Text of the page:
From Assistance to Active Citizenship

by Alberto Borghi

Effects of the crisis on assistance to persons with disabilities and citizens in situations of disadvantage. Interview with Professors Andrea Canevaro and Giovanni Maria Mazzanti.

On the margins of the "Mostrare la rosa al cieco" convention (show the rose to the blind), held in Bologna last May, we asked two presenters, both professors at the University of Bologna, Prof. Andrea Canevaro, Chair of Didactics and Special Education, Faculty of Education Sciences, and Prof. Giovanni Maria Mazzanti, Professor at the Faculty of Economics, if it was possible, in a context of cuts that aim at eliminating waste and dysfunctions, to imagine the review of the concept of "assistance to persons with disabilities" itself, with a strong specialization of skills and, consequently, of services to offer this category of users; or if, on the contrary, we are heading towards a systematic and generalized elimination of funds that are, in the end, in contrast with constitutional precepts. The question is directed either to the pedagogue or the economist according to their own areas of specialization.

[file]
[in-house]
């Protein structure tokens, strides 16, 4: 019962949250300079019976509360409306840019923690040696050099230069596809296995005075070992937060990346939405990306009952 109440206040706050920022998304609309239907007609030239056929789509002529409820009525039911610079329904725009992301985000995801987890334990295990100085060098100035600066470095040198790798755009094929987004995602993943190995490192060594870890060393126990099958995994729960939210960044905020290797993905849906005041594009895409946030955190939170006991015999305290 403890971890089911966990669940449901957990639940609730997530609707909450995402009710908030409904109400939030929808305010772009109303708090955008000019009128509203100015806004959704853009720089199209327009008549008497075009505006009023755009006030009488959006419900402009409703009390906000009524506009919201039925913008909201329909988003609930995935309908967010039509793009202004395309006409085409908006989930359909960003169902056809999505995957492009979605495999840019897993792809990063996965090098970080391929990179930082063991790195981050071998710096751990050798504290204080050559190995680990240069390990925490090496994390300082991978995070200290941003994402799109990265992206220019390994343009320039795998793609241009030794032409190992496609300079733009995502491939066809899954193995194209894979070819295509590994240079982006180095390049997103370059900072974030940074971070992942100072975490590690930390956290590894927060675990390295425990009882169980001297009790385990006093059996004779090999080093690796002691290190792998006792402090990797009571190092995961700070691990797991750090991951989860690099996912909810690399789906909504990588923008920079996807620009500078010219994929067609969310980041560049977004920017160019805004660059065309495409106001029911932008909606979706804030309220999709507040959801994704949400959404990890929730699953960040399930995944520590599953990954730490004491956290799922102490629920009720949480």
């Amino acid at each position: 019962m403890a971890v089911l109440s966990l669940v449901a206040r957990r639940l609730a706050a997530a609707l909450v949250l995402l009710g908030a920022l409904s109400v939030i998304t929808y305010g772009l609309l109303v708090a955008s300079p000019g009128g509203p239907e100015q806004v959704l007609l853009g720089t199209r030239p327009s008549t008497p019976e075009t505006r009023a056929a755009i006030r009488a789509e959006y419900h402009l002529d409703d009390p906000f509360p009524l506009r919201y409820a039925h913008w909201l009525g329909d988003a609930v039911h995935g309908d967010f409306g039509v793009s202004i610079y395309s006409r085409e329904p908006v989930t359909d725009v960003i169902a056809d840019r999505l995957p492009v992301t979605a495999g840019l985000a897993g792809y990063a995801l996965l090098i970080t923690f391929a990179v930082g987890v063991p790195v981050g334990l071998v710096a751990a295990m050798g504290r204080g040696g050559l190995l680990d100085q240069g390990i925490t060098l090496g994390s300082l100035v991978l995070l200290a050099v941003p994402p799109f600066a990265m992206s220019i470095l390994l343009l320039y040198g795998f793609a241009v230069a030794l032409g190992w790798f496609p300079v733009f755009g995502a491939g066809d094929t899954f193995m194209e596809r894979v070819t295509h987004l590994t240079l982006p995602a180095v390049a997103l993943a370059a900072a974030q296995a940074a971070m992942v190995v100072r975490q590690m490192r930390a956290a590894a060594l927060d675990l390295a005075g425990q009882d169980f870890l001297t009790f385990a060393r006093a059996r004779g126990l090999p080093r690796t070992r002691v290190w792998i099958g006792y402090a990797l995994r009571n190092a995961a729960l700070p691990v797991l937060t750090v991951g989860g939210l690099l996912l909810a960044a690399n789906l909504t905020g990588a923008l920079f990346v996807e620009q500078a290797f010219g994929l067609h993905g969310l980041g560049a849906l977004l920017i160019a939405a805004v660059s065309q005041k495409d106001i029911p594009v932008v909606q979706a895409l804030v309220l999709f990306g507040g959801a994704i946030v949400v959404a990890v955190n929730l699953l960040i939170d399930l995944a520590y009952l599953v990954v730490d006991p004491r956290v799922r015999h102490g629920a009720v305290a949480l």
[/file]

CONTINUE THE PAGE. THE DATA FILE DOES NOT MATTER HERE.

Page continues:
Does welfare in Italy today remain true to constitutional precepts?
Prof. Canevaro: We can consider constitutional precepts as something that must be held on to. We can even consider them as a future to be built. Let us try to go towards that perspective. Our Constitution places labour as a fundamental element. Therefore, welfare has to be linked to the founding theme that is labour. Labour could consist in the meeting point of those who have a project and are passionate about it. They can create their project, their passion, and, at the same time, contribute to the common good. Some organizations are doing that, taking into consideration the different cycles of human experience, and also including the difference based on ageing. Organizations that create objects for a quality of life "despite" disability, despite ageing, etc., have an added-value for the market and contribute to the fulfilment of our Constitution. We could give other examples, including the building industry, which can anticipate special needs, and this way create a larger market. At the centre of all this is passion for one's own work, that not by chance becomes a contribution to the common good which is at the heart of the Constitution.